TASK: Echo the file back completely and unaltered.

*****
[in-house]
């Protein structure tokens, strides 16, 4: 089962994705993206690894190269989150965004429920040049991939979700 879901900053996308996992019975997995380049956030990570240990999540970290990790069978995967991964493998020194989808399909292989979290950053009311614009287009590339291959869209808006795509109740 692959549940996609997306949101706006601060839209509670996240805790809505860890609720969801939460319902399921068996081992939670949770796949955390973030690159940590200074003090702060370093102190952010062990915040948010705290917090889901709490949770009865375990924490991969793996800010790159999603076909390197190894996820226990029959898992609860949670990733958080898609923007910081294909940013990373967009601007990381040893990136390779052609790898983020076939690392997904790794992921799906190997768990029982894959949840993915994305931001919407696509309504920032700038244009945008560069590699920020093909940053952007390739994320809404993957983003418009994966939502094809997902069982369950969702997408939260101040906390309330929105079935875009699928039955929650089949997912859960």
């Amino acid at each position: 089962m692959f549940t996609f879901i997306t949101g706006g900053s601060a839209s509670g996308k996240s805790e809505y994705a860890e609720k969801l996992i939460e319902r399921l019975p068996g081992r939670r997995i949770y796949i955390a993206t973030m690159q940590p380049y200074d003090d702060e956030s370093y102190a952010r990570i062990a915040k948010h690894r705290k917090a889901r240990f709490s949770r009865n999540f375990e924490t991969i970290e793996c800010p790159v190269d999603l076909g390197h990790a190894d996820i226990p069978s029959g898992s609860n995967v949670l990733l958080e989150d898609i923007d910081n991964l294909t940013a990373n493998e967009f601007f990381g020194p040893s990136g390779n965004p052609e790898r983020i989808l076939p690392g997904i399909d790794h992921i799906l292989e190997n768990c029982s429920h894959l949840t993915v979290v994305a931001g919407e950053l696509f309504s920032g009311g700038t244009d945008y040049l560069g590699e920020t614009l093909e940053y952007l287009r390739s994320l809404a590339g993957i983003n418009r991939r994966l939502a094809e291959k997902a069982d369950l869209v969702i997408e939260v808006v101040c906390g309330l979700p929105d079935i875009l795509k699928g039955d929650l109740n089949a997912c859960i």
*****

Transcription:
[in-house]
């Protein structure tokens, strides 16, 4: 089962994705993206690894190269989150965004429920040049991939979700 879901900053996308996992019975997995380049956030990570240990999540970290990790069978995967991964493998020194989808399909292989979290950053009311614009287009590339291959869209808006795509109740 692959549940996609997306949101706006601060839209509670996240805790809505860890609720969801939460319902399921068996081992939670949770796949955390973030690159940590200074003090702060370093102190952010062990915040948010705290917090889901709490949770009865375990924490991969793996800010790159999603076909390197190894996820226990029959898992609860949670990733958080898609923007910081294909940013990373967009601007990381040893990136390779052609790898983020076939690392997904790794992921799906190997768990029982894959949840993915994305931001919407696509309504920032700038244009945008560069590699920020093909940053952007390739994320809404993957983003418009994966939502094809997902069982369950969702997408939260101040906390309330929105079935875009699928039955929650089949997912859960």
């Amino acid at each position: 089962m692959f549940t996609f879901i997306t949101g706006g900053s601060a839209s509670g996308k996240s805790e809505y994705a860890e609720k969801l996992i939460e319902r399921l019975p068996g081992r939670r997995i949770y796949i955390a993206t973030m690159q940590p380049y200074d003090d702060e956030s370093y102190a952010r990570i062990a915040k948010h690894r705290k917090a889901r240990f709490s949770r009865n999540f375990e924490t991969i970290e793996c800010p790159v190269d999603l076909g390197h990790a190894d996820i226990p069978s029959g898992s609860n995967v949670l990733l958080e989150d898609i923007d910081n991964l294909t940013a990373n493998e967009f601007f990381g020194p040893s990136g390779n965004p052609e790898r983020i989808l076939p690392g997904i399909d790794h992921i799906l292989e190997n768990c029982s429920h894959l949840t993915v979290v994305a931001g919407e950053l696509f309504s920032g009311g700038t244009d945008y040049l560069g590699e920020t614009l093909e940053y952007l287009r390739s994320l809404a590339g993957i983003n418009r991939r994966l939502a094809e291959k997902a069982d369950l869209v969702i997408e939260v808006v101040c906390g309330l979700p929105d079935i875009l795509k699928g039955d929650l109740n089949a997912c859960i």